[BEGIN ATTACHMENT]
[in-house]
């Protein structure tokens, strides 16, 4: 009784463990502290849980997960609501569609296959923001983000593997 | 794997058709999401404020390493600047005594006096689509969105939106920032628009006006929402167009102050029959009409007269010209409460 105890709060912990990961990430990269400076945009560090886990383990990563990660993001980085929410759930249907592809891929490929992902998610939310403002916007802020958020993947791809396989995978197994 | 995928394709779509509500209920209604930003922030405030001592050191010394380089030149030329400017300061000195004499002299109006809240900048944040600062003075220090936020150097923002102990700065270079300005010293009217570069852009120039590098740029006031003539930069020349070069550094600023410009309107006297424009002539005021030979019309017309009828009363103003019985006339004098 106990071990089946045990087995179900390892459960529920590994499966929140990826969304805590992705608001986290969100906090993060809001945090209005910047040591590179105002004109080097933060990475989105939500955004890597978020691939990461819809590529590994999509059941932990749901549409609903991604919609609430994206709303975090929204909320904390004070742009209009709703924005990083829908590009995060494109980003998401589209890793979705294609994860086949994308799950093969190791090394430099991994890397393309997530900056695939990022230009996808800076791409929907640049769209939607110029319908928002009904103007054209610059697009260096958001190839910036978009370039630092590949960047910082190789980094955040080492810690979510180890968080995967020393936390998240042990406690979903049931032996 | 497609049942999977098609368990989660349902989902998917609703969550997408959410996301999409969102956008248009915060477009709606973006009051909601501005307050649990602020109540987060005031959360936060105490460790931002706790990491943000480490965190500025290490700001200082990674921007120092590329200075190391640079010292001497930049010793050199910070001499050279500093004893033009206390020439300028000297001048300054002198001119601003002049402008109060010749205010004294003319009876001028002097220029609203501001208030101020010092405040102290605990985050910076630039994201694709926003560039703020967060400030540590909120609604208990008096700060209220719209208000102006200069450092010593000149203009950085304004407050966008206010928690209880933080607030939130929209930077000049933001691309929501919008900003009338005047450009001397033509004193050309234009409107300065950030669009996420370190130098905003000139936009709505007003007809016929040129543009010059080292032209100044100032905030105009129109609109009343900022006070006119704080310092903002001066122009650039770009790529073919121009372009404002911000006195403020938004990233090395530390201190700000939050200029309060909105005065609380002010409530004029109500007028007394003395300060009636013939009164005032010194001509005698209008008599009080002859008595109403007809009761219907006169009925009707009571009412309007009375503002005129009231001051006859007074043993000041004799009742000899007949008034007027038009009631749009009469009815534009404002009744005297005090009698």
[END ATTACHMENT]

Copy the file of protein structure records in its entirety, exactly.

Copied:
[in-house]
């Protein structure tokens, strides 16, 4: 009784463990502290849980997960609501569609296959923001983000593997 | 794997058709999401404020390493600047005594006096689509969105939106920032628009006006929402167009102050029959009409007269010209409460 105890709060912990990961990430990269400076945009560090886990383990990563990660993001980085929410759930249907592809891929490929992902998610939310403002916007802020958020993947791809396989995978197994 | 995928394709779509509500209920209604930003922030405030001592050191010394380089030149030329400017300061000195004499002299109006809240900048944040600062003075220090936020150097923002102990700065270079300005010293009217570069852009120039590098740029006031003539930069020349070069550094600023410009309107006297424009002539005021030979019309017309009828009363103003019985006339004098 106990071990089946045990087995179900390892459960529920590994499966929140990826969304805590992705608001986290969100906090993060809001945090209005910047040591590179105002004109080097933060990475989105939500955004890597978020691939990461819809590529590994999509059941932990749901549409609903991604919609609430994206709303975090929204909320904390004070742009209009709703924005990083829908590009995060494109980003998401589209890793979705294609994860086949994308799950093969190791090394430099991994890397393309997530900056695939990022230009996808800076791409929907640049769209939607110029319908928002009904103007054209610059697009260096958001190839910036978009370039630092590949960047910082190789980094955040080492810690979510180890968080995967020393936390998240042990406690979903049931032996 | 497609049942999977098609368990989660349902989902998917609703969550997408959410996301999409969102956008248009915060477009709606973006009051909601501005307050649990602020109540987060005031959360936060105490460790931002706790990491943000480490965190500025290490700001200082990674921007120092590329200075190391640079010292001497930049010793050199910070001499050279500093004893033009206390020439300028000297001048300054002198001119601003002049402008109060010749205010004294003319009876001028002097220029609203501001208030101020010092405040102290605990985050910076630039994201694709926003560039703020967060400030540590909120609604208990008096700060209220719209208000102006200069450092010593000149203009950085304004407050966008206010928690209880933080607030939130929209930077000049933001691309929501919008900003009338005047450009001397033509004193050309234009409107300065950030669009996420370190130098905003000139936009709505007003007809016929040129543009010059080292032209100044100032905030105009129109609109009343900022006070006119704080310092903002001066122009650039770009790529073919121009372009404002911000006195403020938004990233090395530390201190700000939050200029309060909105005065609380002010409530004029109500007028007394003395300060009636013939009164005032010194001509005698209008008599009080002859008595109403007809009761219907006169009925009707009571009412309007009375503002005129009231001051006859007074043993000041004799009742000899007949008034007027038009009631749009009469009815534009404002009744005297005090009698």